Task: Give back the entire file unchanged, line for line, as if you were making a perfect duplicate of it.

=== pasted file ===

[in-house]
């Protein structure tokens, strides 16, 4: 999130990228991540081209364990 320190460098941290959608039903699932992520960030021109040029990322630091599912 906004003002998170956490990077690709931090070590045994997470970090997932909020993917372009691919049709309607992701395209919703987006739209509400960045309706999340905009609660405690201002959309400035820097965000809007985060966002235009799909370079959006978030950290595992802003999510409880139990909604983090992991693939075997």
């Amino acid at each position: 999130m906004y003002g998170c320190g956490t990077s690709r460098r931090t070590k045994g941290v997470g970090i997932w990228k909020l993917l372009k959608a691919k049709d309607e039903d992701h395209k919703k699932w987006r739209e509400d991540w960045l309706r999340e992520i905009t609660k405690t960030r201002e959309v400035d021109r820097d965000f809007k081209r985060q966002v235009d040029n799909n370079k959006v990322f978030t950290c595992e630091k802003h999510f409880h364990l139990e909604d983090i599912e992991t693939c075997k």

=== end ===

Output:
[in-house]
């Protein structure tokens, strides 16, 4: 999130990228991540081209364990 320190460098941290959608039903699932992520960030021109040029990322630091599912 906004003002998170956490990077690709931090070590045994997470970090997932909020993917372009691919049709309607992701395209919703987006739209509400960045309706999340905009609660405690201002959309400035820097965000809007985060966002235009799909370079959006978030950290595992802003999510409880139990909604983090992991693939075997």
């Amino acid at each position: 999130m906004y003002g998170c320190g956490t990077s690709r460098r931090t070590k045994g941290v997470g970090i997932w990228k909020l993917l372009k959608a691919k049709d309607e039903d992701h395209k919703k699932w987006r739209e509400d991540w960045l309706r999340e992520i905009t609660k405690t960030r201002e959309v400035d021109r820097d965000f809007k081209r985060q966002v235009d040029n799909n370079k959006v990322f978030t950290c595992e630091k802003h999510f409880h364990l139990e909604d983090i599912e992991t693939c075997k």